2012 6 Nov
A writer named Justin Cascio just interviewed me for an article about porn. I enjoyed answering his questions, so I thought I’d share my answers with you, too.
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How do you define pornography?
A famous lawmaker was once asked to define porn. He said: “I know it when I see it.” That definition makes me uncomfortable because it’s so unclear. Unclear legal definitions only serve the interests of people in power, and they create a bad environment for everyone else. Unclear definitions force creative people to guess whether their work will fall into an illegal category, and thus they create what activists call a “chilling effect” on free speech. This means that people censor themselves even when they aren’t doing anything wrong, because they basically don’t want to go anywhere near things that might be illegal.
It’s especially important to note that anti-porn legislation and censorship has consistently been used to silence a broad array of people, including sex writers like me who create theoretical or political material. Here is one very mild example: I get tons of emails from people who can’t access my blog because I’m censored by their university or whatever. That’s messed up; I mean, for God’s sake, I’ve lectured at some of these universities! If we must legislate porn differently from other types of media, then it should have a clear legal definition.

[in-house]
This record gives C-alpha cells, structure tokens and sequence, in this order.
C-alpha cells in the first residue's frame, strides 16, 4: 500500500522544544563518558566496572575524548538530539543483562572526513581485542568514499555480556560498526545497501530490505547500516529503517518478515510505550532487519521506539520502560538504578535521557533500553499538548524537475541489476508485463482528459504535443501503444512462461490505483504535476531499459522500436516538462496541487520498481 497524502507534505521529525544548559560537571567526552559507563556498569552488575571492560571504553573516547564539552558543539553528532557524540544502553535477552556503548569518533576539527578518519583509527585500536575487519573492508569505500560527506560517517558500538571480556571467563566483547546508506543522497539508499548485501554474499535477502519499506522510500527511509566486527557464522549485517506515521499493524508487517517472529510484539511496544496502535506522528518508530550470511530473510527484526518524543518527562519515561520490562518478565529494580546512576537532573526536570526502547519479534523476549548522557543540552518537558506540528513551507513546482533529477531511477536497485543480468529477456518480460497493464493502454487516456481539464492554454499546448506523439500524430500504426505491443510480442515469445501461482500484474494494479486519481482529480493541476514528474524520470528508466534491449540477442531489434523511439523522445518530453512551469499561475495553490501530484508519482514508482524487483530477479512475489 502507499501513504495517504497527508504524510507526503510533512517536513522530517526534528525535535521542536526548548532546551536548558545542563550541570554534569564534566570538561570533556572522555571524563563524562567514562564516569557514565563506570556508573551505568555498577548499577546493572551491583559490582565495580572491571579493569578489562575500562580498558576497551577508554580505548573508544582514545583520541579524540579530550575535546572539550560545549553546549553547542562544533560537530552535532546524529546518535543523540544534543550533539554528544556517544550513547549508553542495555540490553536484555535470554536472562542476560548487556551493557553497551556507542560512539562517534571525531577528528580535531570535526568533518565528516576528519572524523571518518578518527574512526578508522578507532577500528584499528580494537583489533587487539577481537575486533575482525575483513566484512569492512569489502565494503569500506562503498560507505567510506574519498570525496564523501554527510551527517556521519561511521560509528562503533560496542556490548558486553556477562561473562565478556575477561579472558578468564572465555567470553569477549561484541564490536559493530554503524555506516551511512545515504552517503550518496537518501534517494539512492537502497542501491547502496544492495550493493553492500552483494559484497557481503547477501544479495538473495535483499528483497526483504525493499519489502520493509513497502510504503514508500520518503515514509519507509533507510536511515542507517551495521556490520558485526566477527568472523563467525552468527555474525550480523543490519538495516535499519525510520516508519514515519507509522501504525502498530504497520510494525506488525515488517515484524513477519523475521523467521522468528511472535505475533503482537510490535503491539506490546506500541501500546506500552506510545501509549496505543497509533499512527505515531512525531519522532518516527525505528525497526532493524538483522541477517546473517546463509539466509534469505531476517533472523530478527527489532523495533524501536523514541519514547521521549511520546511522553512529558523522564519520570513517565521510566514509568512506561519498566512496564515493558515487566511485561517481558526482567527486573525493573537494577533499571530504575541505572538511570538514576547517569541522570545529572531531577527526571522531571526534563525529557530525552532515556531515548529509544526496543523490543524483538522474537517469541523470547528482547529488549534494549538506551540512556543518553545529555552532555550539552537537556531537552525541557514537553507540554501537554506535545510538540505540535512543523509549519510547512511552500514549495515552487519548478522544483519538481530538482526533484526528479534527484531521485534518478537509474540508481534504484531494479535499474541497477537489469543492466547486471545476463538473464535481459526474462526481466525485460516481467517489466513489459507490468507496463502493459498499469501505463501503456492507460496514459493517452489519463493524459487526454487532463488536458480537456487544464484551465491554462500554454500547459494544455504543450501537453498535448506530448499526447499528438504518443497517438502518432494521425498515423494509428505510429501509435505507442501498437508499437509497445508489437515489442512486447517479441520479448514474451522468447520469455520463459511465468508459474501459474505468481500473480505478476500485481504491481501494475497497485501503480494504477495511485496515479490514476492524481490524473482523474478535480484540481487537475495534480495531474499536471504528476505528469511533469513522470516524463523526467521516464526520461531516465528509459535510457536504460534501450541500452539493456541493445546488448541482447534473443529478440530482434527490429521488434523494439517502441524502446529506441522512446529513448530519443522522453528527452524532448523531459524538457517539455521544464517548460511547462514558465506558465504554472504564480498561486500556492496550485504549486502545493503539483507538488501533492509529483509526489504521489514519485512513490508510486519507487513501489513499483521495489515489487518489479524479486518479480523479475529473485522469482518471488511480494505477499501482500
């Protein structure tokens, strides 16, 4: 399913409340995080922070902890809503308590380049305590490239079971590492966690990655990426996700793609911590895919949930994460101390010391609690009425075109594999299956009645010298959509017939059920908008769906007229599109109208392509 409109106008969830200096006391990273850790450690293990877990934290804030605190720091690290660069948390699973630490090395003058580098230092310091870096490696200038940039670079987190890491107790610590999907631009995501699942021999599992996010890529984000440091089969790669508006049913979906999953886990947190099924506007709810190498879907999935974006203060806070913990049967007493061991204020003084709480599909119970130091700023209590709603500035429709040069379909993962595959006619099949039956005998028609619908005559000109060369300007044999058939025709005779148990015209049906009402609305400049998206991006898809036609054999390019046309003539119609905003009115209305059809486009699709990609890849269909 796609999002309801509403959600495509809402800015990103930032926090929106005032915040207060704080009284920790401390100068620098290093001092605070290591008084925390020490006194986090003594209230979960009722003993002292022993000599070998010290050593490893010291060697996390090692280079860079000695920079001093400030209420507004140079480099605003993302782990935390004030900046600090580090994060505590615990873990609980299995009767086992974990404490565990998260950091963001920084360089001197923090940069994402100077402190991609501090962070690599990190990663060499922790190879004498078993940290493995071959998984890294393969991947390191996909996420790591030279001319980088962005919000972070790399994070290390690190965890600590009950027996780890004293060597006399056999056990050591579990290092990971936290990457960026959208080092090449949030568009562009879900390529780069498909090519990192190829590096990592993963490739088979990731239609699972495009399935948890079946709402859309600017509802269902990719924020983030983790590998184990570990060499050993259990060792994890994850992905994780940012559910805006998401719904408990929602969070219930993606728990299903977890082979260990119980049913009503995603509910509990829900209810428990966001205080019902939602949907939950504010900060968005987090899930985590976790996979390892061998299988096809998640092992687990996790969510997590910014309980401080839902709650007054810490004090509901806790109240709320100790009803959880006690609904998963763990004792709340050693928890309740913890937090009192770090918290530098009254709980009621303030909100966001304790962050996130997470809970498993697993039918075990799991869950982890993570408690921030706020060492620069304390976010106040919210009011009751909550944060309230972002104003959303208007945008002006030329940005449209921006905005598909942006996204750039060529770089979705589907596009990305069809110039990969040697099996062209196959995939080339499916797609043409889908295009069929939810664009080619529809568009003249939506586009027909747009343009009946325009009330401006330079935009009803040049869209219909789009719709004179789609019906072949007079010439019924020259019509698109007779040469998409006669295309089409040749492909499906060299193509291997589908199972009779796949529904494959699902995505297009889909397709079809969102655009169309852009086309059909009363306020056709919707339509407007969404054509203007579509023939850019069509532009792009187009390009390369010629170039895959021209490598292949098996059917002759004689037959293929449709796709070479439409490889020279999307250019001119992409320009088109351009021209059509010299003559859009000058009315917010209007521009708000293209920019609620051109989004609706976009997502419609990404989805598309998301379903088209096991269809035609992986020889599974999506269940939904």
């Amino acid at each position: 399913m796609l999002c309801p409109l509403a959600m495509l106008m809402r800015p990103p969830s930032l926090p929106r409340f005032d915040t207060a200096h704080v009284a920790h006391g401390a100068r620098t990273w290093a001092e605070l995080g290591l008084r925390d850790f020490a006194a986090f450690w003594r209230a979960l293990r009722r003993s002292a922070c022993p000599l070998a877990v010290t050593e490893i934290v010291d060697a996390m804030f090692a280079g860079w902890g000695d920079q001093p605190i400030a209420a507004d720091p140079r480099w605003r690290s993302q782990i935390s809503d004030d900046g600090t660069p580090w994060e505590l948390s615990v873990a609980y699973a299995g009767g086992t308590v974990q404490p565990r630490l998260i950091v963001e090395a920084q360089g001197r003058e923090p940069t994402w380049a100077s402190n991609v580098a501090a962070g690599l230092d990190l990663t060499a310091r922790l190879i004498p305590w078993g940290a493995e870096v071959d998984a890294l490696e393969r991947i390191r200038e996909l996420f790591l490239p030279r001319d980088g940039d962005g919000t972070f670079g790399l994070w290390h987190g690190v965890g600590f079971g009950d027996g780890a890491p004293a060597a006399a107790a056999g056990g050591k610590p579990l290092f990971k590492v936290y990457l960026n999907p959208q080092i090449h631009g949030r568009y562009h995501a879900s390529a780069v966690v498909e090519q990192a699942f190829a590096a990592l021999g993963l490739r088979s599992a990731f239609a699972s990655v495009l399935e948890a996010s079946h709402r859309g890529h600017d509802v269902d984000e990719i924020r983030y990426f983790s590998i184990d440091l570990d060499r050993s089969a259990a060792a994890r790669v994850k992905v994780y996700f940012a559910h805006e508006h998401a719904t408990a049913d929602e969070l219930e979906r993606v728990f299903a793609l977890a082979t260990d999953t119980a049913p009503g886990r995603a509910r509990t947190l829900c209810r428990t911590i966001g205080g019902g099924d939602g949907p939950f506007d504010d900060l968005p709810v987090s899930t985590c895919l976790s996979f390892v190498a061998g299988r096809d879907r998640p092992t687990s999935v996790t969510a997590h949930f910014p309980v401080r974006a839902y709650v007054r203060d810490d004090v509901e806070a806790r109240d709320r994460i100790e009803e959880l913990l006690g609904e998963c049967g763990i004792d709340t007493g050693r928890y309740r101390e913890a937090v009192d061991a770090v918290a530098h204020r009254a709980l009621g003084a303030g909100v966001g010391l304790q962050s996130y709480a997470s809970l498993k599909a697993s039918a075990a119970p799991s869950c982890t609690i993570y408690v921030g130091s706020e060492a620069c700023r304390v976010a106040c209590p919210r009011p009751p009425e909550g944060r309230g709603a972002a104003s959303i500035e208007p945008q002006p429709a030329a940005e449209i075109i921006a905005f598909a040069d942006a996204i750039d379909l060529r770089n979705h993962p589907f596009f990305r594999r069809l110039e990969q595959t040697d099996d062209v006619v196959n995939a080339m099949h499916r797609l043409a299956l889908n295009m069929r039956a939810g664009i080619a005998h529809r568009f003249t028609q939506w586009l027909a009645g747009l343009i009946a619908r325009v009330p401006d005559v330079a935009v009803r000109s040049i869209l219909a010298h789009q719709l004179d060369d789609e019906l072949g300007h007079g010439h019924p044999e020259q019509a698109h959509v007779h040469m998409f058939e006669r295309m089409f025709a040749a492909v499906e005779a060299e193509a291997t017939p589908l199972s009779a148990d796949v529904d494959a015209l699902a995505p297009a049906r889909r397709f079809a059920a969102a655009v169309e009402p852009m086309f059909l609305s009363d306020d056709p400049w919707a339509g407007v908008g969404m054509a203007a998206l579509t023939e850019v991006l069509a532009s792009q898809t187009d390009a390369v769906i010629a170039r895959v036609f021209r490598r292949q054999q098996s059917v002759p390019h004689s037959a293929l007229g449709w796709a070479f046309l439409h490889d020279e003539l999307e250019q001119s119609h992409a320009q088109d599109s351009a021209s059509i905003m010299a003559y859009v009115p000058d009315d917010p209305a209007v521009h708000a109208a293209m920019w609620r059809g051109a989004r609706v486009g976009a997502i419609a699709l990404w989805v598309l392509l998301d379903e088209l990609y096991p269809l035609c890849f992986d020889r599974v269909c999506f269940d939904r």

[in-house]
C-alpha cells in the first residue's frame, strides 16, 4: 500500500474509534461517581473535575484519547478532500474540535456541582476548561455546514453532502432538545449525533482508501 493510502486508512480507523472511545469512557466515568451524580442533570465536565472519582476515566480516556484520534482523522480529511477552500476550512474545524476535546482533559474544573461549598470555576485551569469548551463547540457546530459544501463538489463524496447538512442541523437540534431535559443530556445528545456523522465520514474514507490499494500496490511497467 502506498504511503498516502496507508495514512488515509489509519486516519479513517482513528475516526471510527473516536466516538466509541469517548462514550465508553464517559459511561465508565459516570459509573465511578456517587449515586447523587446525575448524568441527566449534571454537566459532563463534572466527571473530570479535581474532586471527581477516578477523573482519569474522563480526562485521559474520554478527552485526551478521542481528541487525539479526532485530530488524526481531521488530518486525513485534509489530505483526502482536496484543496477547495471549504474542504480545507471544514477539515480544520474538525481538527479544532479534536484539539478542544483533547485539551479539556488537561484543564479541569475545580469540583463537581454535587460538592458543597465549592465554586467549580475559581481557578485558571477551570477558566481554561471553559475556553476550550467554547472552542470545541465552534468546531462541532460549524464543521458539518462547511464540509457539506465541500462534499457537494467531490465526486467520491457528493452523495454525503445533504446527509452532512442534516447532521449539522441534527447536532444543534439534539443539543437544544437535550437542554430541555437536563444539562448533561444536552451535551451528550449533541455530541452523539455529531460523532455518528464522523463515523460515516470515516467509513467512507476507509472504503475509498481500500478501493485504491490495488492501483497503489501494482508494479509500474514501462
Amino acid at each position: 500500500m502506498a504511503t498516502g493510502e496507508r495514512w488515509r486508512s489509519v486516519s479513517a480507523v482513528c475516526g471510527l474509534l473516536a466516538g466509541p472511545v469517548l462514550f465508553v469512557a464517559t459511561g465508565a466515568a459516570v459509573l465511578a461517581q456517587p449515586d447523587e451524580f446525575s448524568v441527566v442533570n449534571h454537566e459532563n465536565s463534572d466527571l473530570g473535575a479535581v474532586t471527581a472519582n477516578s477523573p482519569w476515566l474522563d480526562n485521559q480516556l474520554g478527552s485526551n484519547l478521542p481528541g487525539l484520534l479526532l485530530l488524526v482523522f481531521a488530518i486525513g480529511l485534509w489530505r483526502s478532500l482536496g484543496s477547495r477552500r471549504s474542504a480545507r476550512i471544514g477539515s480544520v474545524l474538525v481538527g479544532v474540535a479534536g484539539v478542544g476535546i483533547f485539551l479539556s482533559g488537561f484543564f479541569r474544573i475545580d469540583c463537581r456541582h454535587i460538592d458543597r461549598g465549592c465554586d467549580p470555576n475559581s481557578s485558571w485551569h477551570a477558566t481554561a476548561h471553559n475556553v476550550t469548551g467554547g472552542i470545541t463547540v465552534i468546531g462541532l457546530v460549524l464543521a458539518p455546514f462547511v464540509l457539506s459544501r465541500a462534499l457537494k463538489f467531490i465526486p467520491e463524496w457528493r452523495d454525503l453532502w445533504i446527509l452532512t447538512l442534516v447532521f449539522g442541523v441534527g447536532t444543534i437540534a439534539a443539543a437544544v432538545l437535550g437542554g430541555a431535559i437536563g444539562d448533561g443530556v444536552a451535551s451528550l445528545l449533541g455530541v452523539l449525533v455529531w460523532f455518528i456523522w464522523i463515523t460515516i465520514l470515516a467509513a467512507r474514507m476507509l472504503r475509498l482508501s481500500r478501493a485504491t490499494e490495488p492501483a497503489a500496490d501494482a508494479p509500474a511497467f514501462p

However! For everyday folks who aren’t lawyers or judges, the definition of “porn” is quite fuzzy. (Definitions are often fuzzy with sex-related issues.) I don’t see a big difference between porn and erotica, or between porn and romance novels for that matter — except that they have different target audiences. In that sense, I suppose that I think of “porn” as “visual media showing explicit sex, which is usually (but not always) aimed at stereotypical heterosexual cisgendered men.”
I’ve been talking about my new anthology a lot lately, but I want to mention it again because it’s totally relevant here. I just collaborated with an amazing tech writer, Julian Dibbell, to create an anthology called Violation: Rape In Gaming. The anthology collects different essays and perspectives about sexual assault in all kinds of games — video games, roleplaying games, etc. (I also wrote an introduction that explains different types of games, so if you’re not a gamer, you can still understand the anthology.) I think that this volume really gets at the heart of some porn-related issues, and hints at some of the definitional problems; if you’re interested in problems of porn, you should definitely check it out.
What is the ugly side of the porn industry, and how are regular users responsible?
The important issues of porn are the same as the important issues in all types of sex work. Did the participants consent? Are they working in a respectful, safe environment? I recently read an excellent article about cam girls by Sam Biddle, and I love that article because it talks about both the super-empowered wealthy Western women who make great money and live a fairy-tale life … and also the women, often in the Third World, who are clearly unhappy and exploited.
One thing I particularly appreciate about that article is how it points out that exploited cam girls are much harder to speak with directly than rich, self-employed cam girls. I firmly believe that there are many sex workers who freely chose and enjoy their jobs, but the following facts must be acknowledged: